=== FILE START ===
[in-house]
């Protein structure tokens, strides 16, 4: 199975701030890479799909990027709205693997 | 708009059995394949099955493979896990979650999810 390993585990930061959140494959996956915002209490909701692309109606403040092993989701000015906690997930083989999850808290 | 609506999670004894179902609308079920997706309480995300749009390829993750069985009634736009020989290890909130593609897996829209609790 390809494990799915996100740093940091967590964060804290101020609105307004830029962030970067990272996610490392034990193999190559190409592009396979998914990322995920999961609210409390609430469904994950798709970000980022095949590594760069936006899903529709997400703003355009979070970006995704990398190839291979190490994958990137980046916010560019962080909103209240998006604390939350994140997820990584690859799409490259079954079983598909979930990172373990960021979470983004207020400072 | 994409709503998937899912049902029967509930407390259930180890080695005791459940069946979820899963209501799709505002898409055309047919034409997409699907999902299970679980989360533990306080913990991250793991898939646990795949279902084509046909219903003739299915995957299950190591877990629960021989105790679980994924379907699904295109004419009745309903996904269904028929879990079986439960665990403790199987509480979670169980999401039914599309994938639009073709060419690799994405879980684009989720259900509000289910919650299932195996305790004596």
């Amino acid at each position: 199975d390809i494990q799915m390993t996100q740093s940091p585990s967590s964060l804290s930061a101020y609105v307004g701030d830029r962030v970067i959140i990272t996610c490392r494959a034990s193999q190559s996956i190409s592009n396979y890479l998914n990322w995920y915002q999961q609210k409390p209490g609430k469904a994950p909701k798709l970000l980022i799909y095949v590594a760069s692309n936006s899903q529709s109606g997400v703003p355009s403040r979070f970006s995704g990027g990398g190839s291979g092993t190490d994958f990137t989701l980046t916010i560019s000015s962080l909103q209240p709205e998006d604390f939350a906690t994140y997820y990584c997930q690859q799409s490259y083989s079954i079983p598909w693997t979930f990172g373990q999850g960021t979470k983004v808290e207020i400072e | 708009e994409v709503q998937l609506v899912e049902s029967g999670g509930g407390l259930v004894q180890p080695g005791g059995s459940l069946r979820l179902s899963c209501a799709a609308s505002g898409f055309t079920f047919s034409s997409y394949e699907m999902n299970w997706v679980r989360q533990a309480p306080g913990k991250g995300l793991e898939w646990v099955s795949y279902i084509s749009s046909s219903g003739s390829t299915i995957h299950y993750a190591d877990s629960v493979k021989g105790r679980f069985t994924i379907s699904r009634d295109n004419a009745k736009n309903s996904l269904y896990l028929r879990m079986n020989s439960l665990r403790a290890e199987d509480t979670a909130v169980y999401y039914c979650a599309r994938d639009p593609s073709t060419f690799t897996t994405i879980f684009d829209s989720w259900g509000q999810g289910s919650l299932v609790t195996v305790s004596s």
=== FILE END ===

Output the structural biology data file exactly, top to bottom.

[in-house]
């Protein structure tokens, strides 16, 4: 199975701030890479799909990027709205693997 | 708009059995394949099955493979896990979650999810 390993585990930061959140494959996956915002209490909701692309109606403040092993989701000015906690997930083989999850808290 | 609506999670004894179902609308079920997706309480995300749009390829993750069985009634736009020989290890909130593609897996829209609790 390809494990799915996100740093940091967590964060804290101020609105307004830029962030970067990272996610490392034990193999190559190409592009396979998914990322995920999961609210409390609430469904994950798709970000980022095949590594760069936006899903529709997400703003355009979070970006995704990398190839291979190490994958990137980046916010560019962080909103209240998006604390939350994140997820990584690859799409490259079954079983598909979930990172373990960021979470983004207020400072 | 994409709503998937899912049902029967509930407390259930180890080695005791459940069946979820899963209501799709505002898409055309047919034409997409699907999902299970679980989360533990306080913990991250793991898939646990795949279902084509046909219903003739299915995957299950190591877990629960021989105790679980994924379907699904295109004419009745309903996904269904028929879990079986439960665990403790199987509480979670169980999401039914599309994938639009073709060419690799994405879980684009989720259900509000289910919650299932195996305790004596």
């Amino acid at each position: 199975d390809i494990q799915m390993t996100q740093s940091p585990s967590s964060l804290s930061a101020y609105v307004g701030d830029r962030v970067i959140i990272t996610c490392r494959a034990s193999q190559s996956i190409s592009n396979y890479l998914n990322w995920y915002q999961q609210k409390p209490g609430k469904a994950p909701k798709l970000l980022i799909y095949v590594a760069s692309n936006s899903q529709s109606g997400v703003p355009s403040r979070f970006s995704g990027g990398g190839s291979g092993t190490d994958f990137t989701l980046t916010i560019s000015s962080l909103q209240p709205e998006d604390f939350a906690t994140y997820y990584c997930q690859q799409s490259y083989s079954i079983p598909w693997t979930f990172g373990q999850g960021t979470k983004v808290e207020i400072e | 708009e994409v709503q998937l609506v899912e049902s029967g999670g509930g407390l259930v004894q180890p080695g005791g059995s459940l069946r979820l179902s899963c209501a799709a609308s505002g898409f055309t079920f047919s034409s997409y394949e699907m999902n299970w997706v679980r989360q533990a309480p306080g913990k991250g995300l793991e898939w646990v099955s795949y279902i084509s749009s046909s219903g003739s390829t299915i995957h299950y993750a190591d877990s629960v493979k021989g105790r679980f069985t994924i379907s699904r009634d295109n004419a009745k736009n309903s996904l269904y896990l028929r879990m079986n020989s439960l665990r403790a290890e199987d509480t979670a909130v169980y999401y039914c979650a599309r994938d639009p593609s073709t060419f690799t897996t994405i879980f684009d829209s989720w259900g509000q999810g289910s919650l299932v609790t195996v305790s004596s």